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In a recent episode of the Thomas Industry Update Podcast, Thomas CEO and President Tony Uphoff interviewed Rockwell Automation‘s VP of Digital Transformation Keith Higgins. During the episode, Higgins breaks down digital transformation and how manufacturers are making the transition to Industry 4.0 technologies, despite challenges and reluctance still common among some executive leadership.
Higgins explains, however, that the transformation is not as challenging as it sounds. It starts, he says, by honing in on what matters at your facility: What processes can you improve by utilizing Industry 4.0 technology?
Here’s a four-step guide to making digital transformation approachable for your industrial business and how to get started.
1. Get the Ball Rolling
Although Higgins prefers to focus on helping clients to improve in order to reach their goals rather than highlighting possible mistakes during the adoption process, he does note that he does he often hears business leaders say, “‘I wish I had gotten started a little bit sooner.'”
Industry adoption is no longer optional, he points out. At this point, Higgins explains, it’s a necessary step to keeping up with competition in the industry. Research has supported this strategy, especially in light of the demand for digital operations amid COVID-19. According to a recent study by the MPI Group, respondents saw Industry 4.0 as highly impactful in the future – 90% said that over the next 5 years it will have “significant” or “some” impact, and only 9% downplayed the impact.
“Early movers of digital transformation have shown separation in business performance,” Higgins explains. “People are realizing, ‘Hey, I better get going because my competitors are.’ So it’s more of a competitive imperative now than maybe fear and opportunity. It’s becoming much more mainstream today.”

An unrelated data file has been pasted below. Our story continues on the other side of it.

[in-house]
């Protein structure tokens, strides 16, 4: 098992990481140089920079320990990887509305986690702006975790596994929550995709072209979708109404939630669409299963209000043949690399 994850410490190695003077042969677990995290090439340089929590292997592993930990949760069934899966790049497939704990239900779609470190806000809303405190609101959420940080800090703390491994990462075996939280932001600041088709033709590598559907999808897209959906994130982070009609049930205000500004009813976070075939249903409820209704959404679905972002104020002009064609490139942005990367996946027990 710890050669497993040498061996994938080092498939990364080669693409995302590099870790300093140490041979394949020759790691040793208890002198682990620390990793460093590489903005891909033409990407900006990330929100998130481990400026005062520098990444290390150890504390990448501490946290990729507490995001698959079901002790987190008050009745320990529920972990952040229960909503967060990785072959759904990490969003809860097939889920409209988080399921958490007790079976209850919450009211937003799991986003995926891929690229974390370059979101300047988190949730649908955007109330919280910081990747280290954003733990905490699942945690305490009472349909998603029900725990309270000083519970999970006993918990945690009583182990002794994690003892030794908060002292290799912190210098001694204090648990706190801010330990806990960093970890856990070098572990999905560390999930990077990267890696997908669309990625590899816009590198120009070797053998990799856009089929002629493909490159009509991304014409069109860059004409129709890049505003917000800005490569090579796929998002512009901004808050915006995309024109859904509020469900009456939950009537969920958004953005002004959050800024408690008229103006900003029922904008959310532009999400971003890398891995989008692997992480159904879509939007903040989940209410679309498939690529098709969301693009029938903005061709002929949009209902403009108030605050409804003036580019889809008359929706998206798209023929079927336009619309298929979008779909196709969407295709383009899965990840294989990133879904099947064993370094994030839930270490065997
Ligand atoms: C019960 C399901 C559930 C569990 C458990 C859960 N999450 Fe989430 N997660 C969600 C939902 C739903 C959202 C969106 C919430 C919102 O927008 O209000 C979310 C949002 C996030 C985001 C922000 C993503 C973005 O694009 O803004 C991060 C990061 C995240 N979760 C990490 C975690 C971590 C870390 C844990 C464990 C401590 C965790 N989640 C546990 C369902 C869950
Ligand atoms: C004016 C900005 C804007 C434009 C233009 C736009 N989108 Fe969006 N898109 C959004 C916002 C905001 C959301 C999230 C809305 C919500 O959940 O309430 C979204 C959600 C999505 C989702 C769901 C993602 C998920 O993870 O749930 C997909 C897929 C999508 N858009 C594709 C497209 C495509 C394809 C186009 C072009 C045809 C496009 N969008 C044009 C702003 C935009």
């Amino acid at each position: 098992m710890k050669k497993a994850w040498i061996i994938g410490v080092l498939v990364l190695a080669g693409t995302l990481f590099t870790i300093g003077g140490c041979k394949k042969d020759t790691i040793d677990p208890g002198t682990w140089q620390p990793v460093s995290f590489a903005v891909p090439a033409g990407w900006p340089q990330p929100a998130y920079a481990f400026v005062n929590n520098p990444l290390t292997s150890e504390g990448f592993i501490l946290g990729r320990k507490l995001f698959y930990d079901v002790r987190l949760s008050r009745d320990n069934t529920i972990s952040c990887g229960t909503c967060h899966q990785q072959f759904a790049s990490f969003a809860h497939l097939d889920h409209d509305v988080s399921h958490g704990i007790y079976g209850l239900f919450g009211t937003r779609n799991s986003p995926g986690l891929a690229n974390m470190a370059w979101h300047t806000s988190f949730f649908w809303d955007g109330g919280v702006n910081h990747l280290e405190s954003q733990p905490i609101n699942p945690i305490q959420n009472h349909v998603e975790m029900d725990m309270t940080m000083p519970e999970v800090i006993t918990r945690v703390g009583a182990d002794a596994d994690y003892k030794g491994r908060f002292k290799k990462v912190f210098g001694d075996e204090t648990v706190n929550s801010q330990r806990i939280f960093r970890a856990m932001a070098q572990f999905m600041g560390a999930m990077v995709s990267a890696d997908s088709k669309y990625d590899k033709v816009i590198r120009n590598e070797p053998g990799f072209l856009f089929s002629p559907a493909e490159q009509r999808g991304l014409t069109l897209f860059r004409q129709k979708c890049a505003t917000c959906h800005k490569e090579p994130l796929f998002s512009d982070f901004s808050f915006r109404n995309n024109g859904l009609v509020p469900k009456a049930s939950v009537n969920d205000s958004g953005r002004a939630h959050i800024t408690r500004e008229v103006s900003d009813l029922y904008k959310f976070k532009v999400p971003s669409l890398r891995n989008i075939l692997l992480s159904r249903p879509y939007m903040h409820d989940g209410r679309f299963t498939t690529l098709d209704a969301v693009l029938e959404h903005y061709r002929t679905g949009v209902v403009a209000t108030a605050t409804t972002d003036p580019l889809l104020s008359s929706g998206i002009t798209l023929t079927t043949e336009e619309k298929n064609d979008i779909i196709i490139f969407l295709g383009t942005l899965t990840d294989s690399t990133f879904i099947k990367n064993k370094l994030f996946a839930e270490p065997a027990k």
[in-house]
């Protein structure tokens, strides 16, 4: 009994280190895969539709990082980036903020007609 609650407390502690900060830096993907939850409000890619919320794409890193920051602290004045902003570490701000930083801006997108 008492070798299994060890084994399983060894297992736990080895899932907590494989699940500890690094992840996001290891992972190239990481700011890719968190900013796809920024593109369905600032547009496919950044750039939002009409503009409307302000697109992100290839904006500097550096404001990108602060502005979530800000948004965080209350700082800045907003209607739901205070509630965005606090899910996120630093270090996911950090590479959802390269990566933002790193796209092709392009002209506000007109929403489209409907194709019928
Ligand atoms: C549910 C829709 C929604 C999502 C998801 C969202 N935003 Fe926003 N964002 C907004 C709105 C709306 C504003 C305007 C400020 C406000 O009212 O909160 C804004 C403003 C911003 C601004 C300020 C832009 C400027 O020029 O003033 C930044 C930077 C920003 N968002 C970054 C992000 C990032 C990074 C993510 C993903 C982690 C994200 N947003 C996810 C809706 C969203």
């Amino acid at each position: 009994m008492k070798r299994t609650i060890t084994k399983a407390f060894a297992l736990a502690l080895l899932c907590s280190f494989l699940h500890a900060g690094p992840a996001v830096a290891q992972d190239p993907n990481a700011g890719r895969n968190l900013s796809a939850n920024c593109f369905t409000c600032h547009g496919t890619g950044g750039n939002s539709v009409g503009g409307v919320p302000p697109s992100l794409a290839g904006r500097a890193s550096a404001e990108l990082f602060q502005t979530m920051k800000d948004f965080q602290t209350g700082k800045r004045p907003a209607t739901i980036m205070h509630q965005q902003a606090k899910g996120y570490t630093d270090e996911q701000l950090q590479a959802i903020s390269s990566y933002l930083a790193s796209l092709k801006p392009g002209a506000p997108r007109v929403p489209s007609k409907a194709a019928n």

2. Look at Your Data
Now that you’ve established that it’s time to start your adoption journey, it can be challenging to gauge where to start digitizing your operations. MPI indicates that nearly half of manufacturers (47%) have strategies implemented to apply Industry 4.0 to processes, but only 37% have done so for their products.
Higgins urges industrial businesses to understand that not everything needs to be accomplished at once, and the best place to look for a starting point is in your data.
One of the most common questions he hears, Higgins says, is “‘how do I compare what’s happening right now with what’s happened historically?'”
To start comparing, Higgins advises, “Look for anomalies, looks for patterns. Look for things that are different and use that [information] to generate insights that could help improve operations very quickly.”
It’s important to understand that Industry 4.0 adoption will look a little different for every industrial business, depending on where improvements are needed. However, MPI’s Industry 4.0 Drives Agility and Productivity in Manufacturing study indicates that adoption in these areas has provided the most value for manufacturers so far.
- Financial value: Supply-chain activities (50%)
- Operational value: Operations (63%)